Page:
Ten years into a career in software development, Cameron Ross decided it was time to reinvent himself. Born and raised in Sudbury, Ross graduated from Laurentian University in 1996 with a Masters degree in Applied Physics. His career took him to Toronto, Calgary and Waterloo, Ontario, over the following decade, but he and his Sudbury-born wife were tired of moving around and missed home.
Sudbury’s proximity to the outdoors and the company of family and friends were appealing. The only question mark was how he would be able to sustain himself financially in a community with a limited software development base.
“The route I chose was to do a PhD in Natural Resource Engineering at Laurentian University,” said Ross. “It allows me to differentiate myself and gives me the time to think strategically and learn technologies that I probably wouldn’t learn otherwise.”
Working under the supervision of Dr. Graham Spiers, director of the Centre of Environmental Monitoring at the Mining Innovation, Rehabilitation and Applied Research Corporation (MIRARCO), Ross is breaking new ground in environmental informatics by developing the next generation of environmental monitoring technology.
Ross is leveraging two new trends in information technology: pervasive computing and autonomic computing. The first relates to the proliferation of information and communication technology such as cell phones and PDAs. Autonomic computing concerns the development of intelligent systems with self-management capabilities.
With current technology, monitoring air or water quality is expensive and time consuming, especially in remote areas.
“To measure the metal content in water, you have to go out and collect samples and you only do it in a few places and very infrequently, so both the temporal and spatial resolution of your data is low,” said Ross.
With smaller, less expensive monitoring devices being developed as a consequence of pervasive computing, it will be possible to deploy a high density of environmental monitoring devices to measure effluent from mines, air quality or sulphur fallout.
Ross’ work is focused on the development of a software platform that would be embedded in the instrumentation and allow for self-management, self-configuration, self-optimization, self-protection and self-healing.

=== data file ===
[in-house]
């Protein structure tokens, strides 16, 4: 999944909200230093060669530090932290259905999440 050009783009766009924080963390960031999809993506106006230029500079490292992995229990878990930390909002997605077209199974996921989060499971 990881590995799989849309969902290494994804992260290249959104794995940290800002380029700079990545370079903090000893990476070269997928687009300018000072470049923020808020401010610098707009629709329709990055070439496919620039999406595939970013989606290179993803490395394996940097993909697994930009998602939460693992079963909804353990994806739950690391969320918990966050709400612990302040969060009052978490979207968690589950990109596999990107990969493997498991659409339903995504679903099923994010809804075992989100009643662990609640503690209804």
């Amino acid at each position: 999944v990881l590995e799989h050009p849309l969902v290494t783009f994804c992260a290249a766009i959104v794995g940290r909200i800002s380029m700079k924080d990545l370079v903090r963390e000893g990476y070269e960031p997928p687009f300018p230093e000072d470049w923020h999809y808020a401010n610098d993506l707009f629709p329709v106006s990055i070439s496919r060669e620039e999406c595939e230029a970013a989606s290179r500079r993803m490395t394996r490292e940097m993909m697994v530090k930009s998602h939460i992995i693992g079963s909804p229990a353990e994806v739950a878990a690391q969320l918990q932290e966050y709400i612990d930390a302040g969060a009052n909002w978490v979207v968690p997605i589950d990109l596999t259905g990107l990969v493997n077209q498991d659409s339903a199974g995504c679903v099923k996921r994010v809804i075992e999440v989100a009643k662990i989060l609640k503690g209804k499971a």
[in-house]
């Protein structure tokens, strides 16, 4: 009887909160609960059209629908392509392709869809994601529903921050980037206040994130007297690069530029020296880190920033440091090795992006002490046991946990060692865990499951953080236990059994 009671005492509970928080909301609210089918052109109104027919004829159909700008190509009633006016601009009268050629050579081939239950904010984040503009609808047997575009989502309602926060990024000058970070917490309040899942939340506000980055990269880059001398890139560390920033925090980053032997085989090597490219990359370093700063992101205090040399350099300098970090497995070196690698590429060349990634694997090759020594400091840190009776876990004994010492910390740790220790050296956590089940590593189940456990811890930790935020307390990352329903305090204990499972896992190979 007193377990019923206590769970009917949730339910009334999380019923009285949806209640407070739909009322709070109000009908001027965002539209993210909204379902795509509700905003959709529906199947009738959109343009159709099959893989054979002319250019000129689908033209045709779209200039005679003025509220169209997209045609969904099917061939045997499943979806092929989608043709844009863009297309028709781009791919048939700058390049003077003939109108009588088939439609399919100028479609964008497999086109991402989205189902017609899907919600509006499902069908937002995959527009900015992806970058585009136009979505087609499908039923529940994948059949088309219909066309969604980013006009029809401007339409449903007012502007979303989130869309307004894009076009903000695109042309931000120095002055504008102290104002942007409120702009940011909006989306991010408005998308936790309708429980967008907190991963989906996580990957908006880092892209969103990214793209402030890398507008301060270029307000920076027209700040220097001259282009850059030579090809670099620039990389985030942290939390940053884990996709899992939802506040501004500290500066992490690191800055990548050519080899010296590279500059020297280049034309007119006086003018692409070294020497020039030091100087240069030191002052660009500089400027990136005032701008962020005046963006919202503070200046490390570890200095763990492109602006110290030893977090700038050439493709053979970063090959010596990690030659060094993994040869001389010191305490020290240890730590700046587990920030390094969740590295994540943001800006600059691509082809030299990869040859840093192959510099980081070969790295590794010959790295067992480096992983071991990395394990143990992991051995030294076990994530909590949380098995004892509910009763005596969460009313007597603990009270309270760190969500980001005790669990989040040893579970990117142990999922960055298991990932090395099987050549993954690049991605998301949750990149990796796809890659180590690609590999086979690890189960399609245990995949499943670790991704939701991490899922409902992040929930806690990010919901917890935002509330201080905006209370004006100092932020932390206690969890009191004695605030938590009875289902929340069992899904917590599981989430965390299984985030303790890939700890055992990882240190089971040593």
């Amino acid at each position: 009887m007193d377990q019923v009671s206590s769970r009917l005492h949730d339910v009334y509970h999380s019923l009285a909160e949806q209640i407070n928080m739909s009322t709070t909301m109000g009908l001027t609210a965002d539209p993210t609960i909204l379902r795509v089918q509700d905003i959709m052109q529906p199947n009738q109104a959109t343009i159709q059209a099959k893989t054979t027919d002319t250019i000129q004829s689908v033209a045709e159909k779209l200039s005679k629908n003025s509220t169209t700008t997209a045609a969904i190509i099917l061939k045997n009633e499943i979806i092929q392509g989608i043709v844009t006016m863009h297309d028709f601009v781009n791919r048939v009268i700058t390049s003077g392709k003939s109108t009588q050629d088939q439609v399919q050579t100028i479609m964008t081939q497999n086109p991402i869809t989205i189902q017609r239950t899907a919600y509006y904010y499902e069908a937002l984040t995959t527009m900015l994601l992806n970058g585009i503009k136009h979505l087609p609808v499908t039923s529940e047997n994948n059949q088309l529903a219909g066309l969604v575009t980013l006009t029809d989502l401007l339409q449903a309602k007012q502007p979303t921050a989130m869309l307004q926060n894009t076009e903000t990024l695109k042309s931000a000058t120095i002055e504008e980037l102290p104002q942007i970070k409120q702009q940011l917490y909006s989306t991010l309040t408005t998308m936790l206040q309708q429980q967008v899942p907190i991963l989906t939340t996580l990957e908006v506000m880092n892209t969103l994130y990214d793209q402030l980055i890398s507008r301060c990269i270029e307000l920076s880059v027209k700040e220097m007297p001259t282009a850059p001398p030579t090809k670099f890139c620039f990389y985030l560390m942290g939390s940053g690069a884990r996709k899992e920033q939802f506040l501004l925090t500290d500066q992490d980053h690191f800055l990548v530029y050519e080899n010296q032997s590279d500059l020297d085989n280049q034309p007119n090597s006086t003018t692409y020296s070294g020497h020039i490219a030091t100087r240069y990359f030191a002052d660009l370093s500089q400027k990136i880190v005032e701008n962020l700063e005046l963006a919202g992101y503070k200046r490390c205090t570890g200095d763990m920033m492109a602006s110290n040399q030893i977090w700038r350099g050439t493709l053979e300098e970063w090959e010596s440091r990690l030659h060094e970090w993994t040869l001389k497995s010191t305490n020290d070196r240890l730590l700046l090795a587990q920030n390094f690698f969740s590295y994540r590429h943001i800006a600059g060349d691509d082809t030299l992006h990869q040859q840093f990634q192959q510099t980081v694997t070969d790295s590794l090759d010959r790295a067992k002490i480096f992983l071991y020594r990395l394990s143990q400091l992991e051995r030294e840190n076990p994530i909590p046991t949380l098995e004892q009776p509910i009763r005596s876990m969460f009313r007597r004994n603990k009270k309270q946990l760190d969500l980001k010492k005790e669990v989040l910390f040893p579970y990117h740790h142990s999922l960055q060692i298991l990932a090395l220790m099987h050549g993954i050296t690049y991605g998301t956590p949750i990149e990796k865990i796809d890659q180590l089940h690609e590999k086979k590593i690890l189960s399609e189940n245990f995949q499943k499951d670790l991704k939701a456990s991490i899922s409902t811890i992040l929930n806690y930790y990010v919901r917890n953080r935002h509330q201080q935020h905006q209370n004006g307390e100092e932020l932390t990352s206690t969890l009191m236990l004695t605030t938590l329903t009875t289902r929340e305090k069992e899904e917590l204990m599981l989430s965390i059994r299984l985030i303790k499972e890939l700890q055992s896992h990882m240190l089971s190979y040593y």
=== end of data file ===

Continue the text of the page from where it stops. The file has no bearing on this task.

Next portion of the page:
“You can imagine going out and deploying 10,000 sensors in the Sudbury area and then having to manage them. Right now it would be difficult and costly,” said Ross. It’s analogous to managing 2,000 dissimilar printers in a large company. This is the challenge autonomic computing is designed to address, said Ross.
“The technology I am developing moves information from the low-level data soup into actionable information that can drive decision-making.”
Ten thousand sensors distributed over a large geographic area would also require a source of power and communication capability.
The solution, said Ross, will entail the use of advanced, extremely low power consuming technology, low-orbiting satellites and communication-limiting autonomic computing. Solar energy, he said, is one possible power source.
Many of the areas that would be monitored would likely be out of cellular communication range, leaving satellite communication as the only alternative.
Transmitting a signal to a conventional satellite orbiting the Earth 37,000 km away consumes a lot of energy, but low-earth orbiting satellites at a distance of 800 km “dramatically decrease the amount of power required.”
Ross probably could have applied his talents as a software developer or consultant in Sudbury, but was determined to be the master of his own fate.
“My family is very entrepreneurial and I’ve always wanted to do my own thing,” he said. “Fundamentally, that means creating something and having a product to sell.”
Ross has already established a company, Symboticware Inc., to take his next generation environmental monitoring systems to market. In the meantime, he and his wife are happy to be back home and enjoying the lifestyle Sudbury has to offer.
Part of a wave of highly educated Sudburrians to return to the community, Ross is also contributing to the city’s intellectual capital and Laurentian University’s standing as a centre of research and innovation.